Aftermath of a Tornado: Stepping Into the Gap
Last Updated: July 28, 2016 It’s been four years since a EF-5 tornado ripped through Joplin, Mo., on May 22, 2011, leaving destruction in its wake, and the devastation of the aftermath of a tornado. The storm, ranked the seventh deadliest in U. S. history, took the lives of 157 people, according to the NOAA.
Since then, the city has worked to repair the damage. Last weekend, it unveiled a new hospital to replace St. John’s, which took a severe hit nearly four years ago. Survive-a-Storm Shelters’ response to the Joplin tornado was to figure out how it could make its high quality storm shelters and safe rooms more easily available to families.“After the Joplin tornado outbreak in May of 2011 we were appalled to learn that wait times for tornado shelters were as long as six or seven months,” said Matt Williams, Survive-a-Storm vice president. “We also heard horror stories about fly-by-night companies that would take deposits for shelters only to steal the deposits. When we discovered that quality storm shelters were unavailable through major big box home improvement chains, we stepped into the gap and leveraged our experience in the disaster industry.”
Survive-a-Storm Shelters has a strong track record for stepping into the Gap in the Aftermath of a Tornado
Harbor Enterprises, the parent company of Survive-a-Storm Shelters, already had a well-established track record of helping to provide shelter after natural disasters. It built tens of millions of dollars in disaster housing after Hurricane Katrina under contract with the U.S. Department of Homeland Security/FEMA. The company was one of only several companies that were able to pass rigorous indoor air quality standards. The company went on to build several thousand homes in Haiti after the earthquake that devastated the small island nation.“Our background in responding to natural disasters primed our desire to help people become more proactive in preparing for such tragedies,” said Williams. “We are helping to address the supply chain and product availability issues by leveraging our experience in the disaster industry as well as our substantial manufacturing and logistics capacity.”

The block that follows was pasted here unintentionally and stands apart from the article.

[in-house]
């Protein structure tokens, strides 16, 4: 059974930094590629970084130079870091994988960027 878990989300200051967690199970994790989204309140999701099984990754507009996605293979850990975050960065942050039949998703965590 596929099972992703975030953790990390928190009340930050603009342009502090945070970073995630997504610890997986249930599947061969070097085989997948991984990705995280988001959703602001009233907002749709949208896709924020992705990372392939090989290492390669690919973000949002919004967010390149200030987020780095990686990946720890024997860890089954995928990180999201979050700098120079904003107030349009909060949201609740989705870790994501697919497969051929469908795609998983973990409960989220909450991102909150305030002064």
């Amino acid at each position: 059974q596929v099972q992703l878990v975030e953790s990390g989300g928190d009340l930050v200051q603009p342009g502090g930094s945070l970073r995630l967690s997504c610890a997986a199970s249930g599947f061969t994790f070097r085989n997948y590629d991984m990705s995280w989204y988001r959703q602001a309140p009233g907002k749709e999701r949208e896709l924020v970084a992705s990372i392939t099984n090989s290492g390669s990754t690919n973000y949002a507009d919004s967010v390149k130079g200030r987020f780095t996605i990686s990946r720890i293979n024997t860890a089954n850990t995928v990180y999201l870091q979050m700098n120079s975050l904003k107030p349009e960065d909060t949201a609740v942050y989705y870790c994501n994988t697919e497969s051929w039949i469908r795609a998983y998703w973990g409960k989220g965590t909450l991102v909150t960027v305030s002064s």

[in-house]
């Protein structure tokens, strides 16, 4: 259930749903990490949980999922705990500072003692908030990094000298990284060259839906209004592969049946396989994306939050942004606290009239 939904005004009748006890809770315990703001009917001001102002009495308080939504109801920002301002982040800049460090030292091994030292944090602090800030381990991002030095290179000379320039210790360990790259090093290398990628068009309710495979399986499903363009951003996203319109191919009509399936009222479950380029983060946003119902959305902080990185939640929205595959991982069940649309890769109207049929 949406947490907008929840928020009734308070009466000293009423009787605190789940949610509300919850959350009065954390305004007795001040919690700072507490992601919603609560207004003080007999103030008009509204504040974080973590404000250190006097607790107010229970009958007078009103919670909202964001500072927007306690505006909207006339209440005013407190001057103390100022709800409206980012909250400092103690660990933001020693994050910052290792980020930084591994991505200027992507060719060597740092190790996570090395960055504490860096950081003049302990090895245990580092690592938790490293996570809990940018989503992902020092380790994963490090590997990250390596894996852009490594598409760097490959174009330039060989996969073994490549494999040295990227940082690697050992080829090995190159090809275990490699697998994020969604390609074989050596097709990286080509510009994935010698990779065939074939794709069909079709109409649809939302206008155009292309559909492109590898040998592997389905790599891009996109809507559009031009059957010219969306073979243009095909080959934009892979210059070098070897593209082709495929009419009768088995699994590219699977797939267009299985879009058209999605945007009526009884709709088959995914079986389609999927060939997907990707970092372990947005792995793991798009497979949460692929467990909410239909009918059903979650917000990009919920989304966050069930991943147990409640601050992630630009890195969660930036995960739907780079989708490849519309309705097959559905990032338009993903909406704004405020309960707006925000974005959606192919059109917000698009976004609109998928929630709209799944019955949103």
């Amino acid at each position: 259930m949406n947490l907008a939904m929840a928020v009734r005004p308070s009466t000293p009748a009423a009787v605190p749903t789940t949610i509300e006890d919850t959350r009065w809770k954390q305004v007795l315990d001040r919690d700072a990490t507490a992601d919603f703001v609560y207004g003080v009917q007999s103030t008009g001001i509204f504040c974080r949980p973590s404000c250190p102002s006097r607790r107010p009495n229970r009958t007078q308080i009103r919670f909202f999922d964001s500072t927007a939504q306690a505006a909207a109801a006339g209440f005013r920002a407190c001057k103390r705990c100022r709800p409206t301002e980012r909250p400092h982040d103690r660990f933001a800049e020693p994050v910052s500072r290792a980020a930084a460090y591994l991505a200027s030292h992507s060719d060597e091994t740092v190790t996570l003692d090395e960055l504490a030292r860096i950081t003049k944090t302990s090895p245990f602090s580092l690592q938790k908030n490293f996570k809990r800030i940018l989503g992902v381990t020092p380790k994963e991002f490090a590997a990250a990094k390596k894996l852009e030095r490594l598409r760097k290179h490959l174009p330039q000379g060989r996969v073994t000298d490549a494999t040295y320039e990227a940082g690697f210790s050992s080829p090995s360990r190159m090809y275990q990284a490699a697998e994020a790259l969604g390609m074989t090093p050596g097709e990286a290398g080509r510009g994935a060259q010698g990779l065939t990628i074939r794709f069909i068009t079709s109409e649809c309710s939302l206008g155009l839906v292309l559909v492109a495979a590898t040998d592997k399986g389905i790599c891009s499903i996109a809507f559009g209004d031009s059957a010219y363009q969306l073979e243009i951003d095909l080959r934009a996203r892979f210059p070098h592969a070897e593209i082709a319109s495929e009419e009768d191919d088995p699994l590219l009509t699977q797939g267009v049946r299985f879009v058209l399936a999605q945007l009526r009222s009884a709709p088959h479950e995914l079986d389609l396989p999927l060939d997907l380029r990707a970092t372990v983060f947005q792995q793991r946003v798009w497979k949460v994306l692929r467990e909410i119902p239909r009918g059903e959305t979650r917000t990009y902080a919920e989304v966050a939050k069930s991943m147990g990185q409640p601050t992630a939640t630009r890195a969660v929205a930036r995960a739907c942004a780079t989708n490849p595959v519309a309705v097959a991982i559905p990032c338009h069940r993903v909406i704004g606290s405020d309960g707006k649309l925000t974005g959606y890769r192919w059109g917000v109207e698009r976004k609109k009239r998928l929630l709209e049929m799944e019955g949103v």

Now at The Home Depot®
The company’s complete line of FEMA-compliant storm shelters are available through The Home Depot® website and in select Home Depot® store locations in Oklahoma, Texas, Arkansas, Kansas and Missouri. The move makes buying and installing a storm shelter more timely and efficient, according to Williams.Shoppers walking into any Home Depot store in Little Rock, Ark.; north Texas; southeast Missouri; Oklahoma City, Okla.; and Pittsburg, Kan., will discover a shiny grey metal storm shelter display sitting just next to the entrance of the store. As shoppers move into the store, they can get an up-close look at a 4-foot in diameter metal cylinder aptly dubbed “The TwisterPod.” On top of the TwisterPod is a television playing a looping doodle video explaining the process for purchasing the shelter through the world’s largest home improvement retailer.Survive-a-Storm Shelters has been busy rolling out its shelters to Home Depot® stores throughout the Southwest and Midwest. The shelters are sold inclusive of delivery and installation within a generous delivery radius (typically about 50 miles) of each store location. Customers who want to purchase a shelter simply approach any Home Depot® associate and request a complimentary site visit to their home or place of business. The Home Depot then passes this information along to Survive-a-Storm, which schedules the visit within 24-hours.
Tried and tested
“Confusion about product testing and quality have been far too common in the storm shelter industry,” Williams said. “Survive-a-Storm Shelters have been designed by licensed professional engineers, tested at Texas Tech University, and manufactured and installed in accordance National Storm Shelter Association (NSSA) and FEMA guidelines, providing reassurance that the shelters distributed through The Home Depot meet these very stringent requirements.”Consumers purchasing shelters through the Home Depot website are encouraged to have their shelters installed by a qualified local contractor and inspected to ensure that shelter installation complies with the manufacturer’s guidelines for installation. The cost of purchasing a Survive-a-Storm Shelter through a Home Depot store ranges from $3,500 to about $5,000.Check us out on the web at www.survive-a-storm.com or call 888-360-1492 before you have to bear witness to the destruction and aftermath of a tornado.https://youtu.be/122J74RJ4jg